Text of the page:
The vital question is, of course, is this endemic voter apathy simply attributable to that elusive concept, “human nature”, or is the situation correctable if certain alterations are made in the “system”? The answer has to be at least a qualified “yes”, because we have in the past made changes in the “system”. The “system”, comprising all those human institutions we have devised to help us live our lives, does, of course, exert enormous control over our lives.

Our values are affected by the “system”. Voter apathy has to be one of the results of the “system”. It is not some inbred genetic factor that leads to general public apathy. Sociologists and anthropologists, the scientists who study societal traits, generally agree that human values are shaped by the cultural institutions surrounding them. The fact that individuals in the same society do have varying values is, of course, due to each individual having varying degrees of contact with those institutions in the society in which he lives, as well as a certain amount of input which does derive from genetic factors. The effect of the established institutions in a society is to produce a similarity, not necessarily a unanimity of values.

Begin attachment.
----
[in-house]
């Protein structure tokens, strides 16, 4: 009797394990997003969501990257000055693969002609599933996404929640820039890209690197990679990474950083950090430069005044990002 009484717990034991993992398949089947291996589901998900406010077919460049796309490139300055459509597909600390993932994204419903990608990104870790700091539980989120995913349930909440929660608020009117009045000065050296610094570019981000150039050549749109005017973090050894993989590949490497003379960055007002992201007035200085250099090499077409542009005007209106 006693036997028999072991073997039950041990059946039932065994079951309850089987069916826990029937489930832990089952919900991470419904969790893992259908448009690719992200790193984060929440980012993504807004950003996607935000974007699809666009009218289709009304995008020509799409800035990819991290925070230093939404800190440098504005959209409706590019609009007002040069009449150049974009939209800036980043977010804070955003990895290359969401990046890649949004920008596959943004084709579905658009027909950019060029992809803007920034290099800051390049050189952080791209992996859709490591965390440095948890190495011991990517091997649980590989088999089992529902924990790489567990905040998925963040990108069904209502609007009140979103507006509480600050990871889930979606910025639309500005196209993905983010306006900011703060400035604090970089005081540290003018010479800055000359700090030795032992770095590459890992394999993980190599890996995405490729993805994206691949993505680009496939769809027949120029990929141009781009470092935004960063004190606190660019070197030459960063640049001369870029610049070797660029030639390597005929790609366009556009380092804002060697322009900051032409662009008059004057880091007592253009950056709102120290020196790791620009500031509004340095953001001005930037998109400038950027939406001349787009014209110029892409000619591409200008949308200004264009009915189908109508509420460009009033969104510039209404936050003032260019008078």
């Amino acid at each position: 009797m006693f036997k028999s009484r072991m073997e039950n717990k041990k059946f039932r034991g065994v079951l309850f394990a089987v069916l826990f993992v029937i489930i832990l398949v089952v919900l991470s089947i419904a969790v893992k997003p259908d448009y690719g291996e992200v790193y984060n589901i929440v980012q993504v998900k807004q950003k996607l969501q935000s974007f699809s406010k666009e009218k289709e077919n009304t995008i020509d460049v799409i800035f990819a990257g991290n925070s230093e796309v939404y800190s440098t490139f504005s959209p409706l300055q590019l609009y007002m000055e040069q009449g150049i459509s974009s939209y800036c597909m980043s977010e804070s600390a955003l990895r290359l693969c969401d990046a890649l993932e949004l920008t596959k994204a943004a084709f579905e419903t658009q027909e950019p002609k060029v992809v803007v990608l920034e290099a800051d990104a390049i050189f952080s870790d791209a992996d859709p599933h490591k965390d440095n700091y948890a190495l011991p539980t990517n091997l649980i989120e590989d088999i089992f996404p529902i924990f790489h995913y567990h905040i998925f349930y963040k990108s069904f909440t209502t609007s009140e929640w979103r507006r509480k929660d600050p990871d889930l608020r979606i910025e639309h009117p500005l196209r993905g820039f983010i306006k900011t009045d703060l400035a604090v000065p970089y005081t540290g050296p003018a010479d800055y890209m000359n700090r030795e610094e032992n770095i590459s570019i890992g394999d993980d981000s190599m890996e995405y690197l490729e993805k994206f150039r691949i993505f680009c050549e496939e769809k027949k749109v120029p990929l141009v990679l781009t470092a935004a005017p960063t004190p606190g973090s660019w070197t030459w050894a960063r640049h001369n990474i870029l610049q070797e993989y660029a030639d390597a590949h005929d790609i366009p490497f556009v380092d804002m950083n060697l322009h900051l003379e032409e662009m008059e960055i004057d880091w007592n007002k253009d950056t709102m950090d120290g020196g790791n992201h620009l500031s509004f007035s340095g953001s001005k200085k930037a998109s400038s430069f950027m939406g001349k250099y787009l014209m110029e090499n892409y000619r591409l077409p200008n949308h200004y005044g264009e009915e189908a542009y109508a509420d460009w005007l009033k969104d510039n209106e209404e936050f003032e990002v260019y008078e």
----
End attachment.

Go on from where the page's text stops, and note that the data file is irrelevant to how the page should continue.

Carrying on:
For any democratic, or republican system to be of use, the people need to provide the input. The importance of political education must be recognized. The conscience, the will, the desire, the dedication, to participate in the political process must be instilled in the populace. As alluded previously, with the threat posed by expanding technology, humans, like men bailing water in a sinking boat, must overcome selfishness and learn to work for the common good. Fifty percent of the public voting, and less than fifty percent of those voters really knowing who and what they are voting for should be a significant warning sign.

Looking for ways to improve the political system by altering the rules, the laws and the procedures (term limits, campaign contribution limitations, electoral college, balloting, etc.) may be of minimal value but generally misses the boat. Those societal institutions which shape the desire to participate must be examined. How might they have helped contribute to the electoral malaise existing today? And, what might be done to change the course?

The answer, of course, lies in the examination of that multitude of interlocking institutions which have evolved in our society. American institutions in the field of economics are next in line for scrutiny! •”The neutron bomb is very Republican. It leaves property alone and concentrates on destroying large numbers of people indiscriminately.” – George Carlin